The improved one-BJT current-limiting supply is not much different than the primitive circuit, though its one additional resistor does change the circuit behavior. The improved circuit is shown below.
Analysis quickly proceeds by Thevenizing the base circuit and β-transforming the Thevenin base resistance to the emitter, resulting in the following equivalent circuit.
When the BJT is not saturated, the output current is a maximum of
where VBE(IO) = VBE(sc). Under light load, the BJT saturates and as with the previous circuit, VCB(oc)
where VEB(oc) corresponds to the minimum-current value. In the previous circuit this was VEB(oc) = 0.50 V at 1.3 μA.
Solve for Ri from the VO equation:
RB is found by substituting for Ri in the IO equation and solving;
To design, choose RB. Its choice is subject to the constraint that RE ≥ 0 Ω. The subtraction of the RE term in RB results in the maximum RB when RE = 0 Ω. Then for larger RE, RB must be less, and
Dependence of IO on β is minimized when δIO/δβ is minimum, or whenever RE >> (Ri ||RB )/( β + 1). This compares with what was found for the primitive one-BJT circuit. For this circuit, Ri makes the inequality easier to satisfy.
To test these equations, a design was carried out and built for IO = 20 mA using a 2N2907 BJT selected for a β of 150. The VEB were calculated using IS = 5 fA = 5x10–15 A. IS is difficult to obtain directly from the VBE (IC) curves in the parts data because those curves are not exactly exponential. They include the additional linear voltage contribution of series resistance - of re’, the ohmic emitter resistance, and rb’, the ohmic base resistance, referred to the emitter. Additional calculation from the curves leads to the conclusion that the total effective ohmic emitter resistance is about 0.5 Ω. If the VBE are calculated from the given IS then the values will be somewhat low, especially for the high-current value. The easiest and most accurate procedure for design is to read the two pairs of numbers off the VBE curves.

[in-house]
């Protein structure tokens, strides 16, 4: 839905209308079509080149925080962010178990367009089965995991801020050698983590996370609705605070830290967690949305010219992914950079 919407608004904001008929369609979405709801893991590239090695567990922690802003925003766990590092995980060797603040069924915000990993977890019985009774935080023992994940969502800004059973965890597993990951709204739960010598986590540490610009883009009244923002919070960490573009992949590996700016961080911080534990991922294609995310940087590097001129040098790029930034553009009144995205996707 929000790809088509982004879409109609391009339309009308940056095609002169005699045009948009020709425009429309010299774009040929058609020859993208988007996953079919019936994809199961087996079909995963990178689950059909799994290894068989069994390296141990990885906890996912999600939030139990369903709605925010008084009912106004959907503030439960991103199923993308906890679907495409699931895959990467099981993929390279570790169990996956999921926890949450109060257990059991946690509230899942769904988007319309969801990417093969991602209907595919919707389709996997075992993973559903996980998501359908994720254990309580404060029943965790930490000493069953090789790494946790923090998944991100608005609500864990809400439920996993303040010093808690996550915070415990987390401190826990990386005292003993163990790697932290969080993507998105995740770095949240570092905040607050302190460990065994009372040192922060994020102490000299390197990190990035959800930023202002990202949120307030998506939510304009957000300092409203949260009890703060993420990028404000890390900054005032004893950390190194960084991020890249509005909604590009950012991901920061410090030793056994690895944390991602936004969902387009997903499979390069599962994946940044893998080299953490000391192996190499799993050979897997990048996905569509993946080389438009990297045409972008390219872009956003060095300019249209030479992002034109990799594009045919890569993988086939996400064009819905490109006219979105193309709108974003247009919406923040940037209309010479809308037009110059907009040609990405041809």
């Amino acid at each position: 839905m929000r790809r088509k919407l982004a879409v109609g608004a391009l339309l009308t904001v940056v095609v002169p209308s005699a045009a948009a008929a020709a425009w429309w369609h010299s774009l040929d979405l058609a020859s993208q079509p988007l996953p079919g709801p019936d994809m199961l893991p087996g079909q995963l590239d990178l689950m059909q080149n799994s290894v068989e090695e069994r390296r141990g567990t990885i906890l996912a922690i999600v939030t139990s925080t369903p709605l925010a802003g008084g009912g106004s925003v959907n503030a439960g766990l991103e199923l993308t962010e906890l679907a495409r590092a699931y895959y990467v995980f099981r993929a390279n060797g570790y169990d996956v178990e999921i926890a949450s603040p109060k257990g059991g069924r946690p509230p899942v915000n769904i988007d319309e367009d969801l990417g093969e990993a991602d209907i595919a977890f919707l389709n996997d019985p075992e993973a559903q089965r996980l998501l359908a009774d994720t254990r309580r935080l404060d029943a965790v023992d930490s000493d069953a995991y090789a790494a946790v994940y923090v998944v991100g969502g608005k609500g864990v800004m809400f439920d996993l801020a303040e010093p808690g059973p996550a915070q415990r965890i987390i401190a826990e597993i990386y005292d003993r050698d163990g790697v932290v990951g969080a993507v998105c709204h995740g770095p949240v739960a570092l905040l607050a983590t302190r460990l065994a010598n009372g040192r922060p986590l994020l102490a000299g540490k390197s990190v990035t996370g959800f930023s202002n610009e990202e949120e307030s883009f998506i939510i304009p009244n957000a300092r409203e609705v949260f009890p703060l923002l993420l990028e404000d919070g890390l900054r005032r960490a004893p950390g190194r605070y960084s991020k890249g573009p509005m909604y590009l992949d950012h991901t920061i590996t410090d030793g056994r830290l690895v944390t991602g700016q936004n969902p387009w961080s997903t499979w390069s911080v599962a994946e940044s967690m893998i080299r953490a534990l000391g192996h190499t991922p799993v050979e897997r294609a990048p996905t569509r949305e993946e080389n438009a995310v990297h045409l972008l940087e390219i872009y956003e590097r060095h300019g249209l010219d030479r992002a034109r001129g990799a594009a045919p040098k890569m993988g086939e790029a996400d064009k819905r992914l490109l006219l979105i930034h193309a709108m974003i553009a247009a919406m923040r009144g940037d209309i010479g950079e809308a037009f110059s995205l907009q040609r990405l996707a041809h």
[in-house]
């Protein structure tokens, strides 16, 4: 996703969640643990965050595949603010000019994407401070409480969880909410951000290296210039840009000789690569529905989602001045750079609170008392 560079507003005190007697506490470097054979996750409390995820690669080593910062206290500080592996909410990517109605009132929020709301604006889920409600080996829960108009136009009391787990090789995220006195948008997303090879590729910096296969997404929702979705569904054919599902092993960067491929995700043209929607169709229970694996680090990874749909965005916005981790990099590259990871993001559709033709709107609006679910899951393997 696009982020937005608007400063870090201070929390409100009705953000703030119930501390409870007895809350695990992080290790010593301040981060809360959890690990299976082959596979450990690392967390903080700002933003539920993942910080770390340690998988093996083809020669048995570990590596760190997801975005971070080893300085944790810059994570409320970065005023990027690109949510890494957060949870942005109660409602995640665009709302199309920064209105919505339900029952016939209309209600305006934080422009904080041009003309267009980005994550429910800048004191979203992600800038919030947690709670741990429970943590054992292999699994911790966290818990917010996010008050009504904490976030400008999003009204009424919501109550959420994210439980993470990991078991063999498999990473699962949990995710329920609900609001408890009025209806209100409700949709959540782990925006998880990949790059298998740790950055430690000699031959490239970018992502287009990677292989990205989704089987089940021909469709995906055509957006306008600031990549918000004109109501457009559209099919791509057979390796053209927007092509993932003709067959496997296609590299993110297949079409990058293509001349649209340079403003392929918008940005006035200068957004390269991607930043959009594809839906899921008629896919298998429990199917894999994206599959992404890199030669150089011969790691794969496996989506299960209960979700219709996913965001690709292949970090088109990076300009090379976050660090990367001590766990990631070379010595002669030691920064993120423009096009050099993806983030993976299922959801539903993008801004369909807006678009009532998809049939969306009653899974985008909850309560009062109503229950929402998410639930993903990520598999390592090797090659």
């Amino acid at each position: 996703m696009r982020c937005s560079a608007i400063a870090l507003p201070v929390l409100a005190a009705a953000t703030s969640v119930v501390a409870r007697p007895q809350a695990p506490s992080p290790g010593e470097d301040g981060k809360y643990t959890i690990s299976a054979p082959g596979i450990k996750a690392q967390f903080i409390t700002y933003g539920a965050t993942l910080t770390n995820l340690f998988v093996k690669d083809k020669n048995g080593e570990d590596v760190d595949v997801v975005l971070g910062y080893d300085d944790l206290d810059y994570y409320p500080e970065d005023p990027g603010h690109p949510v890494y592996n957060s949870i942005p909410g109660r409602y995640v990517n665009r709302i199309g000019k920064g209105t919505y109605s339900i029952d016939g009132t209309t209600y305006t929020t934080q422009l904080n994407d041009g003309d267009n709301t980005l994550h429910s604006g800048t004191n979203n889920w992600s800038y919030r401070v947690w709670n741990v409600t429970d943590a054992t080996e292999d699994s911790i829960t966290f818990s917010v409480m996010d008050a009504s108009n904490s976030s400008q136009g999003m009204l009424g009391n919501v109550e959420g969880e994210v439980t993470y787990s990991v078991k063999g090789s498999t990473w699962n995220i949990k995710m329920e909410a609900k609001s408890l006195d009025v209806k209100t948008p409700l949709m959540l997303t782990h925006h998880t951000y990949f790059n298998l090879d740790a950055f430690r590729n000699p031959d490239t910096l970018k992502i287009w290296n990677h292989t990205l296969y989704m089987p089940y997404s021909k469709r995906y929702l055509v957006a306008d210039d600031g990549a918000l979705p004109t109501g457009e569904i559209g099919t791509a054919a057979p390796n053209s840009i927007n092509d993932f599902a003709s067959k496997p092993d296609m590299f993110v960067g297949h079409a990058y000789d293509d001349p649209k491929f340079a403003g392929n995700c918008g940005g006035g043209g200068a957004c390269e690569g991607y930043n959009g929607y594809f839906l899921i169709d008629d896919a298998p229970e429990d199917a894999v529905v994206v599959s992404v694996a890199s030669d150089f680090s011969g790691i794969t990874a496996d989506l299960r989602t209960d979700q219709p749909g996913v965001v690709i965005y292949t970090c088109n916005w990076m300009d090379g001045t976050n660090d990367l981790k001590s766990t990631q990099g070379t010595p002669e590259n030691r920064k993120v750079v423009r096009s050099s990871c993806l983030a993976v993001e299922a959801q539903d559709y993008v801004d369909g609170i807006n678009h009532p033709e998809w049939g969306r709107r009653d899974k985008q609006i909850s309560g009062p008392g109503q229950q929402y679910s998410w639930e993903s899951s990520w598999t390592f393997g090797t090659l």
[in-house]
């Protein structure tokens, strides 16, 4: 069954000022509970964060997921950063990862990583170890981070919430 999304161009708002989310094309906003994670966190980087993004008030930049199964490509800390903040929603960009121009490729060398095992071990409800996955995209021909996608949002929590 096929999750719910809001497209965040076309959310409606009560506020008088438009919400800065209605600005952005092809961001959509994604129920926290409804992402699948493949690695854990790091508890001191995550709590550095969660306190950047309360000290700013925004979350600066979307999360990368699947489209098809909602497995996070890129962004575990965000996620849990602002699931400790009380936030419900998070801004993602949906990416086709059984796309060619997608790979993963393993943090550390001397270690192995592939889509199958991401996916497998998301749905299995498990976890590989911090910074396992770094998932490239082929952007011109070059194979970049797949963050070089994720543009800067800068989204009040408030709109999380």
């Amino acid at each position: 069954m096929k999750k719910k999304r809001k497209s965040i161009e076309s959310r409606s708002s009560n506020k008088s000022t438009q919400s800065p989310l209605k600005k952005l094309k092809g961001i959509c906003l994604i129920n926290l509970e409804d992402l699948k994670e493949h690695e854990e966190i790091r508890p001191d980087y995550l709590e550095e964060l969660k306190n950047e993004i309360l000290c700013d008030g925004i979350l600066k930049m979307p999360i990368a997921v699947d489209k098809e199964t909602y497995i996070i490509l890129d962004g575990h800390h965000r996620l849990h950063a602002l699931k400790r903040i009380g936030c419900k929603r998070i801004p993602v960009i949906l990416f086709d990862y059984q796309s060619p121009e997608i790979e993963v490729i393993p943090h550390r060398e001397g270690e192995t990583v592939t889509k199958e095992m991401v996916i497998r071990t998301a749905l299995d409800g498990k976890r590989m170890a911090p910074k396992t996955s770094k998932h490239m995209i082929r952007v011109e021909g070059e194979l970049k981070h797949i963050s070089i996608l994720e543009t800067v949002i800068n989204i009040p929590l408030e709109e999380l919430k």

The values used in this design were
The resistor values calculate from the design formulas to be
The circuit was built with these standard +/-5 % parts values but this time a $1000 DMM (a Keithley 2000) was used to go through the 5 % resistor parts bins and select parts within about 0.1 % of these nominal values. Then
β dependence is reduced with RE six times that of the base-referred resistance, showing the role of Ri. Also,
The base divider was disconnected from the base and the measured voltage agreed with the above value in all digits. Then the $30 (DT-182) DMM was used to measure output current by placing it as an ammeter across the output, effectively shorting it. The DMMs were both used to measure voltages, and the following values resulted.
The measured value of V was 5.00 V. The measured values of IO appear to verify the design equations.
This improved one-BJT current-limited source is not a bad choice for a low-cost, low-parts-count current limiting supply extender. The value of IO, unlike the carefully value-selected prototype above, will have a spread of values corresponding to parts tolerances, including BJT β. Many less-demanding applications can be satisfied by it.
By adding one more transistor, some additional improvement can be realized, the topic we consider next.